Steel doors are one of the most common door types used in residential homes. They are strong, durable, and come in a wide variety of colors and stylish designs, making them ideal for any home.
While they are typically easy to maintain, we want to make sure that, if something does come up, you have some know-how to take care of some simple troubleshooting.
Check out this video with our in-house service expert, Sylvain, on how to adjust
Hi this is Sylvain from Nordik Windows and Doors and I'm going to show you how to adjust a steel door.
This is a standard ball bearing hinge and this is a spring-loaded hinge. The purpose of a spring-loaded hinge is if the door is leading into a garage the door will close on its own. So if you have a car running in the winter time, the CO2 will not go into your house.
So the adjustment on a spring hinge is very simple. You'll insert your Allen key in the slot, rotate it away from the door, and then with your pin. You'll insert that all the way through.
Typically, when you have a self-closing hinge on a door, you put one on every hinge on that door so if there's three hinges. You'll put three in.
Now, I'm going to show you how to adjust a simple steel door. You'll have to push on the door in order to get the deadbolt to line up. There's a simple adjustment with the latch. This is the latch and the adjustment for it is right over here. So, if you want the door to close tighter, you'll pull this tongue out so that when you close the door you don't have to push it in order to lock it.
Now, I'm going to show you how to remove a simple Weiser doorknob. All you have to do is remove the two screws on the inside or just loosen them up. Then, take your handle and rotate it and then to reinstall it. You want to make sure that you put the screws on the inside of the house. You place your doorknob and then rotate it over the screws and then just tighten it up. There you have it!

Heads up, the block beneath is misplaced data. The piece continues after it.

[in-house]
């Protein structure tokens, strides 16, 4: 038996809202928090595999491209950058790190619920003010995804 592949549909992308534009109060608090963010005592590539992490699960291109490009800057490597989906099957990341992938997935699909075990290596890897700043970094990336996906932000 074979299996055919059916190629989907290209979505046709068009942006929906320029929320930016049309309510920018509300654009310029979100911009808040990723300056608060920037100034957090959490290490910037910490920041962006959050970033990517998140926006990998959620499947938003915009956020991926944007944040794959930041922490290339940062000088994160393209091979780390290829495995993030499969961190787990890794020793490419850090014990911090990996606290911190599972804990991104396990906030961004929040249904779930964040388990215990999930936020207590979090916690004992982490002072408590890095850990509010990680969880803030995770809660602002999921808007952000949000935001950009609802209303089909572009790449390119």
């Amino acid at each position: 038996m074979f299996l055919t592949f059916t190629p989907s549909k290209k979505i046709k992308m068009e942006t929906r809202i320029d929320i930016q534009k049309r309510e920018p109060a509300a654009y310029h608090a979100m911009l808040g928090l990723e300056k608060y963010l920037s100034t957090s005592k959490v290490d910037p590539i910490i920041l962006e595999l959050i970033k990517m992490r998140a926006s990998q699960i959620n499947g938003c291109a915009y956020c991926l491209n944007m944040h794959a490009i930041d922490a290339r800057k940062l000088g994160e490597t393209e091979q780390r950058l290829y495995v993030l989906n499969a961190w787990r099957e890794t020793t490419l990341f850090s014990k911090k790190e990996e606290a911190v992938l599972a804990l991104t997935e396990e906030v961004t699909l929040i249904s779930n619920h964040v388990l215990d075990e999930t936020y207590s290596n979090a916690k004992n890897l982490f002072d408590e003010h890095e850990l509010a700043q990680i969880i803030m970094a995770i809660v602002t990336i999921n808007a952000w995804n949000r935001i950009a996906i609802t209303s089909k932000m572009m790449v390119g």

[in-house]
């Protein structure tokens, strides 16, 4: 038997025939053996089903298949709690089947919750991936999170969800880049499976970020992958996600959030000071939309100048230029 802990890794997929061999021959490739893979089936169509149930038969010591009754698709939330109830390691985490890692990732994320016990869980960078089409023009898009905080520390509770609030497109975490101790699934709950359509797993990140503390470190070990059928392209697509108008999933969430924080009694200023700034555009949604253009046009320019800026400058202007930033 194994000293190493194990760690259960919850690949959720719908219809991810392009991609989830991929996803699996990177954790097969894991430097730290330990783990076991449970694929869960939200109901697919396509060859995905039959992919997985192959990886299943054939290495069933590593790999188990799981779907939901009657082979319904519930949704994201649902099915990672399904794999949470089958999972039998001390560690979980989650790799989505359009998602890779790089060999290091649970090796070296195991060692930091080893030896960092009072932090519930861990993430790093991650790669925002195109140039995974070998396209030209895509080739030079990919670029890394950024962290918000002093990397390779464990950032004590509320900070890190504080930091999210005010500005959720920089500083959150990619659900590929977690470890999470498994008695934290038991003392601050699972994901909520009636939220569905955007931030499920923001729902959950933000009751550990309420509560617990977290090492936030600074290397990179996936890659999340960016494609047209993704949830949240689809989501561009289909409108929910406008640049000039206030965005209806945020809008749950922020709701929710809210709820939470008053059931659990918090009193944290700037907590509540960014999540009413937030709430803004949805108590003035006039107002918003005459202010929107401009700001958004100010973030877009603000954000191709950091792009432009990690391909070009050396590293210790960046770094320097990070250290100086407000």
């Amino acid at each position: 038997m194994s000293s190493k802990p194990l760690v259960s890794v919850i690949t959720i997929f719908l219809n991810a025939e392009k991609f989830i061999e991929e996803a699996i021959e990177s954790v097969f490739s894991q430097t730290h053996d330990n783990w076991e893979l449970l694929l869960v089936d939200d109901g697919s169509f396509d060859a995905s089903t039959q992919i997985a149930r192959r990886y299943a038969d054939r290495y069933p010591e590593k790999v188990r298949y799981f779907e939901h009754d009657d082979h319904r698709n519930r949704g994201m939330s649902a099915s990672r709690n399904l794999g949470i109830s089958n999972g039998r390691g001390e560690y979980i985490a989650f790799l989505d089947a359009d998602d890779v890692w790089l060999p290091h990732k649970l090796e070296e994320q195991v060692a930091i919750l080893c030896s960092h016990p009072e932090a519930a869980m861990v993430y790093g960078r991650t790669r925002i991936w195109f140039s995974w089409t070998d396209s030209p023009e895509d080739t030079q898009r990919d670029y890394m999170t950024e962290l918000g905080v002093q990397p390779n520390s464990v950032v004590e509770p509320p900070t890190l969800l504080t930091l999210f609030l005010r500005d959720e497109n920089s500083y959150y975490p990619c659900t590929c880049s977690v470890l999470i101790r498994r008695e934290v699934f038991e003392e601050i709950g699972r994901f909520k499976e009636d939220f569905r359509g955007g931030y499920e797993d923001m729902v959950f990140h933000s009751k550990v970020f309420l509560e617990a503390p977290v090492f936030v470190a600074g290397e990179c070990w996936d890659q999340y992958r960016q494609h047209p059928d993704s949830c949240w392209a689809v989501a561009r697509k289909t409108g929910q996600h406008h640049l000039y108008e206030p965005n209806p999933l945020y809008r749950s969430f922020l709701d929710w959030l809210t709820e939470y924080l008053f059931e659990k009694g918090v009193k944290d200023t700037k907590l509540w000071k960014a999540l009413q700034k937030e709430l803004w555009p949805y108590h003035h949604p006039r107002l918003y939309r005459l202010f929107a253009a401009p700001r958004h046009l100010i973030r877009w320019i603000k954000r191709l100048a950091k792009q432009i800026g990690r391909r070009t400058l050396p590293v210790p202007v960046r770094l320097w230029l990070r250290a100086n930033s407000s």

Now I'm going to show you the weather stripping on a steel door, This is the magnetic strip and this is a magnet which actually sticks onto the steel door. These are the weather strip pads which seal off the corner and this is the Polyplex which prevents air infiltration.
A common thing with weather stripping pads is that clients think that they shouldn't be there because they feel it when they're closing the door but, rest assured, they're supposed to be there! It's there to prevent the draft in your door.
Most people think weather stripping pads shouldn't be on the inside of the door frame because they feel it when they're closing the door. Rest assured, they're supposed to be there! Weather stripping pads help prevent the draft in your door.
Now, we're going to talk about lubricating and maintaining the door. I recommend spraying any door or window with silicone spray in the spring and the fall. So twice a year.
For lubricating the bottom of the door, I recommend spraying directly on the box sweep instead of spraying the door frame so that it's not slippery when you step on the door. Then, to demonstrate that, for spraying a hinge I recommend opening up the door and spraying it from the inside like so.
When you clean the glass I recommend any type of glass cleaner that's ammonia-free. You don't want to use Windex because Windex does have ammonia which will actually eat at the PVC on any door or window and it'll dry out the plastic.